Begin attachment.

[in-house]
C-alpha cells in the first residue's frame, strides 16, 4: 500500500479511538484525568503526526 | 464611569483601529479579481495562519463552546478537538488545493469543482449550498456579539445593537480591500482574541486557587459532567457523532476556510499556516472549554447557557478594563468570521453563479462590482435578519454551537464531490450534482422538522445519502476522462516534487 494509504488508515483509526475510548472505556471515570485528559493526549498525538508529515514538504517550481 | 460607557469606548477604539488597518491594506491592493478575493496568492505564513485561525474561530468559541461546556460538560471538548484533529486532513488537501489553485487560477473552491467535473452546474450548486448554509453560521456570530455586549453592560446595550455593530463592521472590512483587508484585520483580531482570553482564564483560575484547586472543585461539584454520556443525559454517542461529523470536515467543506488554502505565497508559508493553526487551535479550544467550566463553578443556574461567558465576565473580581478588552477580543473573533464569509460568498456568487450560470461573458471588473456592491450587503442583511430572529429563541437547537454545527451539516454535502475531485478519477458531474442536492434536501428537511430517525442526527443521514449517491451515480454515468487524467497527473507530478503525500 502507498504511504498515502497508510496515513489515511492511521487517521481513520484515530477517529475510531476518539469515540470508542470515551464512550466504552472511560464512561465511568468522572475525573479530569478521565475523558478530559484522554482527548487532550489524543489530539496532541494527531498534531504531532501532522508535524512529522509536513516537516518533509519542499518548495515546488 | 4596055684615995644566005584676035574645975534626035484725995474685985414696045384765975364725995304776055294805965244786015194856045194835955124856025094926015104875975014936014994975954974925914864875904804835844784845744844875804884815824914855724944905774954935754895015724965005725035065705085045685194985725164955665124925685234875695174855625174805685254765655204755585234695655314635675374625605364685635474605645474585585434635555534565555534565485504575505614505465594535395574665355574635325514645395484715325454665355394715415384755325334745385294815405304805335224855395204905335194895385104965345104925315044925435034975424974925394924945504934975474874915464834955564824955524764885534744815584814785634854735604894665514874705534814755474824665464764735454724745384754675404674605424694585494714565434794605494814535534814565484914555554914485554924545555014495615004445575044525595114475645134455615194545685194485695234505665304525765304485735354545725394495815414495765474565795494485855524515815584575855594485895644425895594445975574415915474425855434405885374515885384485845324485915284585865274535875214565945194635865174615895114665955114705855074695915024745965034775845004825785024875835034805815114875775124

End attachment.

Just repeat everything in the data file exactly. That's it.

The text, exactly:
[in-house]
C-alpha cells in the first residue's frame, strides 16, 4: 500500500479511538484525568503526526 | 464611569483601529479579481495562519463552546478537538488545493469543482449550498456579539445593537480591500482574541486557587459532567457523532476556510499556516472549554447557557478594563468570521453563479462590482435578519454551537464531490450534482422538522445519502476522462516534487 494509504488508515483509526475510548472505556471515570485528559493526549498525538508529515514538504517550481 | 460607557469606548477604539488597518491594506491592493478575493496568492505564513485561525474561530468559541461546556460538560471538548484533529486532513488537501489553485487560477473552491467535473452546474450548486448554509453560521456570530455586549453592560446595550455593530463592521472590512483587508484585520483580531482570553482564564483560575484547586472543585461539584454520556443525559454517542461529523470536515467543506488554502505565497508559508493553526487551535479550544467550566463553578443556574461567558465576565473580581478588552477580543473573533464569509460568498456568487450560470461573458471588473456592491450587503442583511430572529429563541437547537454545527451539516454535502475531485478519477458531474442536492434536501428537511430517525442526527443521514449517491451515480454515468487524467497527473507530478503525500 502507498504511504498515502497508510496515513489515511492511521487517521481513520484515530477517529475510531476518539469515540470508542470515551464512550466504552472511560464512561465511568468522572475525573479530569478521565475523558478530559484522554482527548487532550489524543489530539496532541494527531498534531504531532501532522508535524512529522509536513516537516518533509519542499518548495515546488 | 4596055684615995644566005584676035574645975534626035484725995474685985414696045384765975364725995304776055294805965244786015194856045194835955124856025094926015104875975014936014994975954974925914864875904804835844784845744844875804884815824914855724944905774954935754895015724965005725035065705085045685194985725164955665124925685234875695174855625174805685254765655204755585234695655314635675374625605364685635474605645474585585434635555534565555534565485504575505614505465594535395574665355574635325514645395484715325454665355394715415384755325334745385294815405304805335224855395204905335194895385104965345104925315044925435034975424974925394924945504934975474874915464834955564824955524764885534744815584814785634854735604894665514874705534814755474824665464764735454724745384754675404674605424694585494714565434794605494814535534814565484914555554914485554924545555014495615004445575044525595114475645134455615194545685194485695234505665304525765304485735354545725394495815414495765474565795494485855524515815584575855594485895644425895594445975574415915474425855434405885374515885384485845324485915284585865274535875214565945194635865174615895114665955114705855074695915024745965034775845004825785024875835034805815114875775124